The Third Man
1949. Dir. Carol Reed
Our sweet new MOMA membership, a veritable bargain given the place is 16 blocks and five avenues away from This Recording world headquarters, led us to this evening screening of Carol Reed‘s The Third Man. I had never seen this before.
I went with Dan Murray, the biggest player in all of history, and Ben Yizzle, who is living the dream of all us common folks and working for a glitzy law firm, read, spent the summer going on expensive and impossibly misogynistic trips to strip clubs. I am kidding, it is in all likelihood not really like that.
“Don’t Worry Baby” — The Beach Boys (mp3)
Dan fell asleep for the second time, although he was only definitely out for about a half hour. Granted it was the most boring part of the movie and I’d already mockingly whispered the denouement to him when I figured it out in the first five minutes.
The Third Man is supposed to be predictable, though. That’s kind of the point. You know she’s going to walk away, and she does. You know the biggest name in the movie is billed even though he doesn’t show up until 100 minutes in, so you basically just know.
Before I discuss my other intimate feelings about The Third Man, let me share with you the average make-up of a film at the Museum of Modern Art.
-40 percent old people for whom this is their favorite movie and are absolutely scandalized when Dan and I are like, “That could be twenty minutes with commercials” afterwards. I love offending the old, they never see it coming, unlike this movie.
-30 percent total film geek as in they probably WANTED to see this by themselves and they’re going to go home and blog about it. Ow, I think I just ate my own tail there.
–20 percent girls with ugly looking ponytails
–1 percent Chuck Close
That’s about a hundred percent, right?
I totally agree with Roger Ebert whose reviews I have to admit I grew up on about the music. It holds up great and is the best part of the film, no other element except possibly the set design (fucking check out that ferris wheel) is even close.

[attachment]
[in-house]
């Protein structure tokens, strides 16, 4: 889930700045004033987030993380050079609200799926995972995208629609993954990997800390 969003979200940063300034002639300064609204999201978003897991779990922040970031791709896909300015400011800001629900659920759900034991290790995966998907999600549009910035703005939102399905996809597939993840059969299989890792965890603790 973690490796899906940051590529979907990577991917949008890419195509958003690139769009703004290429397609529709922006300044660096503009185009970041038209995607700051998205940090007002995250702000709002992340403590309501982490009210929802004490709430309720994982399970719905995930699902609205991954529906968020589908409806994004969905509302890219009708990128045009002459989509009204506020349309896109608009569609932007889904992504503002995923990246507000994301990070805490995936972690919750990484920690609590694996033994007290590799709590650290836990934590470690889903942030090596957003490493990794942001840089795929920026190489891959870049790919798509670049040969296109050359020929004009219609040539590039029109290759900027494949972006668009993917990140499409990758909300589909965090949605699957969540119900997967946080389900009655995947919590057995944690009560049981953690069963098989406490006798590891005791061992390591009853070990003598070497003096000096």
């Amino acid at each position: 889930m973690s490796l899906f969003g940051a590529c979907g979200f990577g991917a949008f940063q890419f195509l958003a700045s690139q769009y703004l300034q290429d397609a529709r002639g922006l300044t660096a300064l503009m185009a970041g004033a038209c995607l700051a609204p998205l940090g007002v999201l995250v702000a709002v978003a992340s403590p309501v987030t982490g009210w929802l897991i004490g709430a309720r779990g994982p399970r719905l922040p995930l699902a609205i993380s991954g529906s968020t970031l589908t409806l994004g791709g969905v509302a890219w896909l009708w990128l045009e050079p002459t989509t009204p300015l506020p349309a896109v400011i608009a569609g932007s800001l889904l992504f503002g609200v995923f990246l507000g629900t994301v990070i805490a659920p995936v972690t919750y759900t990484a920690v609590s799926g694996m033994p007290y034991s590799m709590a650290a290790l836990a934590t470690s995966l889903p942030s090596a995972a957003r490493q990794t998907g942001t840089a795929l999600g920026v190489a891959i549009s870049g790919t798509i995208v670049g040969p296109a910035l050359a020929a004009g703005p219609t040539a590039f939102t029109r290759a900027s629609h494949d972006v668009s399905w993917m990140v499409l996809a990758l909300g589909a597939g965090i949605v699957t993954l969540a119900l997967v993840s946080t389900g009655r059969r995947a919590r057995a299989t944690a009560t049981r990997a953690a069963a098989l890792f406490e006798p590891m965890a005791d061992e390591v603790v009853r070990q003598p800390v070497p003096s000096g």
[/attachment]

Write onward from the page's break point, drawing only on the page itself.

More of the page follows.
Has there ever been a film where the music more perfectly suited the action than in Carol Reed‘s “The Third Man”? The score was performed on a zither by Anton Karas, who was playing in a Vienna beerhouse one night when Reed heard him. The sound is jaunty but without joy, like whistling in the dark. It sets the tone; the action begins like an undergraduate lark and then reveals vicious undertones.
“Anna Lee, The Healer” — The Beach Boys (mp3)
The story behind the film was this: The script was pretty good, it’s not a BAD story, but it needed a lot of other elements. As Ebert notes,
Reed fought with David O. Selznick, his American producer, over every detail of the movie; Selznick wanted to shoot on sets, use an upbeat score and cast Noel Coward as Harry Lime. His film would have been forgotten in a week. Reed defied convention by shooting entirely on location in Vienna, where mountains of rubble stood next to gaping bomb craters, and the ruins of empire supported a desperate black market economy. And he insisted on Karas’ zither music (“The Third Man Theme” was one of 1950’s biggest hits).
Despite Joseph Cotton being the most boring actor ever, the cinematography is dead on balls accurate.
I did also like them not using a traditional hottie for the female lead. Today Lindsay would probably play the role, missing a limb of course.
They fought about the final scene, which is almost worth sitting through a boring chase scene (by modern standards) to get to.
The final scene in “The Third Man” is a long, elegiac sigh. It almost did not exist. Selznick and Greene originally wanted a happy ending. (Greene originally wrote, “. . . her hand was through his arm”). Reed convinced Greene he was wrong. The movie ends as it begins, in a cemetery, and then Calloway gives Holly a ride back to town. They pass Anna walking on the roadside. Holly asks to be let out of the jeep. He stands under a tree, waiting for her. She walks toward him, past him, and then out of frame, never looking. After a long pause, Holly lights a cigarette and wearily throws away the match. Joseph Cotten recalled later that he thought the scene would end sooner. But Reed kept the camera running, making it an unusually long shot, and absolutely perfect.
A more in depth discussion of the final shot can be found here.
The allegory gets shoved in your face early on. It’s sort of clever, I’ll give it that. The opening sequence and narration is amazing, for sure.
Still this is a pop movie that made a shitload of money, it’s not a cult classic. So much of it holds up well, but hey, not everything’s Gone With the Wind. And also, there were no black people in this movie, forcing me to give it a thumbs down on the basis of, I don’t care about movies that are about White People’s Problems. Come to think of it, there weren’t any Jews in this either. Not…cool.
“Be Here In The Morning” — The Beach Boys (mp3)
“Busy Doin’ Nothin'” — The Beach Boys (mp3)
Naturally what one person has to say about this rises above the murk:
There is an ambiguity about our relation to the Cotten character: he is alone against the forces of the city and, in a final devastating stroke, he is even robbed of the illusion that the girl is interested in him, yet his illusions are so commonplace that his disillusion does not strike us deeply. Greene has made him a shallow, ineffectual, well-meaning American.
— Pauline Kael, 5001 Nights at the Movies (1992)
Mr. Daniel Murray and Mr. Orson Welles. May as well be clones.
“Dog Got a Bone” — The Beta Band (mp3)
“Terrible Angels” — Coco Rosie (mp3)
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